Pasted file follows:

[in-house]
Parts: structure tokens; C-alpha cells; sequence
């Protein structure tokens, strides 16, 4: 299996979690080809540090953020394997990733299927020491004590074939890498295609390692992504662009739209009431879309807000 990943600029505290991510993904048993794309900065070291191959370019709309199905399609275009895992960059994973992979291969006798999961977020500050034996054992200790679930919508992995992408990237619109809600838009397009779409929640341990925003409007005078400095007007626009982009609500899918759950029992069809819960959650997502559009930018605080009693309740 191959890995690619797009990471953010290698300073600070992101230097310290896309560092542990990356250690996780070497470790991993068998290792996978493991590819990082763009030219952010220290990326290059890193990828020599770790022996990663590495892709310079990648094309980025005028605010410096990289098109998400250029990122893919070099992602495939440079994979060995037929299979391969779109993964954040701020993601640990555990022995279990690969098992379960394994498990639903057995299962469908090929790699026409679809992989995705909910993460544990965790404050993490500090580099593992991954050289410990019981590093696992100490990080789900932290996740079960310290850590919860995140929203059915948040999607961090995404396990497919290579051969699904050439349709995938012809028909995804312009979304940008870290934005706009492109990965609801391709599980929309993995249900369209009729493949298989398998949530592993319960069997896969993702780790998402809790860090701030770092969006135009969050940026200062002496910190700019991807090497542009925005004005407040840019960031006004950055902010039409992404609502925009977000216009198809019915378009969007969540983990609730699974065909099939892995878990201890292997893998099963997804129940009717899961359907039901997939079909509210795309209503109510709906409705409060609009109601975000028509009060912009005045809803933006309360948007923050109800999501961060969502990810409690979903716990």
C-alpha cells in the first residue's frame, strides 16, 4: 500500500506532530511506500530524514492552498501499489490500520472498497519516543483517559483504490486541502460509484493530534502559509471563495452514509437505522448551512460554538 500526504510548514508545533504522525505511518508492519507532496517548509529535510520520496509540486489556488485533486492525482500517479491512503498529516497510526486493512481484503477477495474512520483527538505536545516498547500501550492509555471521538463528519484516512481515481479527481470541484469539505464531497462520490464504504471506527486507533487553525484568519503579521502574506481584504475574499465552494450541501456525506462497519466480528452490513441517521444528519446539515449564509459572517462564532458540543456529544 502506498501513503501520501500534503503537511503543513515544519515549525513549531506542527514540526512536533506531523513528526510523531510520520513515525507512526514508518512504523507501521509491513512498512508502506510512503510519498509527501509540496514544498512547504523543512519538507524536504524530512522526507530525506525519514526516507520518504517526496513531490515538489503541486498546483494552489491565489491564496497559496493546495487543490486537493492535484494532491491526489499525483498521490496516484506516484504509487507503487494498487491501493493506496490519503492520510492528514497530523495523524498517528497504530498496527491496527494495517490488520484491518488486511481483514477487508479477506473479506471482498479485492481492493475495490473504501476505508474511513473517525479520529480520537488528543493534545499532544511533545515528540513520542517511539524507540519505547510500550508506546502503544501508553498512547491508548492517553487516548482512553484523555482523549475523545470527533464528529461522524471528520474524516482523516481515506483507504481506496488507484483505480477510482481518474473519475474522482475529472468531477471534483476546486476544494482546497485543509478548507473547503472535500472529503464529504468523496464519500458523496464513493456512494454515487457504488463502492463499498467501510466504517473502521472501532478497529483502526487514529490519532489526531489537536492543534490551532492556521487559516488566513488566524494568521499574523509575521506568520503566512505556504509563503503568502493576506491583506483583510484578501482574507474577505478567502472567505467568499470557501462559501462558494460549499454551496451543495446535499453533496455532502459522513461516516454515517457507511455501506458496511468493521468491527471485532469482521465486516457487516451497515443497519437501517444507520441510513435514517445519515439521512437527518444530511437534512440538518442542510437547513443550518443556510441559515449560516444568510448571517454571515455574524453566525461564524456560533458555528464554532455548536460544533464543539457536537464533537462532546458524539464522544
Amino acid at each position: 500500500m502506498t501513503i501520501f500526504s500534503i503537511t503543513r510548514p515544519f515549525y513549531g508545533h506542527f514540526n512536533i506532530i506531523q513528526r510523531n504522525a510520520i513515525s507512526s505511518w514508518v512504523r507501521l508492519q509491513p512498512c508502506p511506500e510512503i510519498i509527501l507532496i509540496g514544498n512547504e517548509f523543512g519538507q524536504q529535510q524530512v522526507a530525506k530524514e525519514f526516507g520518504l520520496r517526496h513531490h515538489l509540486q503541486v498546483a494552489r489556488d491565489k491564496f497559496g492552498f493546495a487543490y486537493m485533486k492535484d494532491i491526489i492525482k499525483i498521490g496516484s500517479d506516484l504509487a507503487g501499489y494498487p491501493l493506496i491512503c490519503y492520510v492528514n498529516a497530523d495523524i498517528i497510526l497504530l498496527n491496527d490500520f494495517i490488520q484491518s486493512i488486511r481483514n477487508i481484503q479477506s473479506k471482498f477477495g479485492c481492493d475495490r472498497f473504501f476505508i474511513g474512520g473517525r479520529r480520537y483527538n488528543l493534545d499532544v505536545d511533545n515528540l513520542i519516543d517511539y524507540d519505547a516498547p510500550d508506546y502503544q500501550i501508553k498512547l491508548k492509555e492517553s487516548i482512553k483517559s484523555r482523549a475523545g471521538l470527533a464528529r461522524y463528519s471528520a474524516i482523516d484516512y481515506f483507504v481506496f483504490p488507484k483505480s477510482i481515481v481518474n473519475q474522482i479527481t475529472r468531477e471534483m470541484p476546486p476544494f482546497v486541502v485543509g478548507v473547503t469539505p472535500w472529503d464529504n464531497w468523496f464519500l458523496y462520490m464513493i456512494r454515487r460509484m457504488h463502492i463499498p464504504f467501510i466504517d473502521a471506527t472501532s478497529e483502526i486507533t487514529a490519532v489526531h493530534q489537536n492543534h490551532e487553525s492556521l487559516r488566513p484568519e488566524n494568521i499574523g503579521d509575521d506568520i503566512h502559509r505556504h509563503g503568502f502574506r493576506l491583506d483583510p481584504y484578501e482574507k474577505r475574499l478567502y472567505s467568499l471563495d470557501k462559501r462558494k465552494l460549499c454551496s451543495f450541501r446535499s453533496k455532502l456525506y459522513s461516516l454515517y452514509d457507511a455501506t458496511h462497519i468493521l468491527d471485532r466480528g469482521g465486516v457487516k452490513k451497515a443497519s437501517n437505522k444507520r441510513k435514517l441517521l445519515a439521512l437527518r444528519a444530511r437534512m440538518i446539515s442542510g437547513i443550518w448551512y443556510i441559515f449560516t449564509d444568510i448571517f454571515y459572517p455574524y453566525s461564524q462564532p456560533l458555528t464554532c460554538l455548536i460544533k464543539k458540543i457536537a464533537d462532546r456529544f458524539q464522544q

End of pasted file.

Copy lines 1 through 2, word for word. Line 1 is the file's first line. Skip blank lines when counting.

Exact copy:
[in-house]
Parts: structure tokens; C-alpha cells; sequence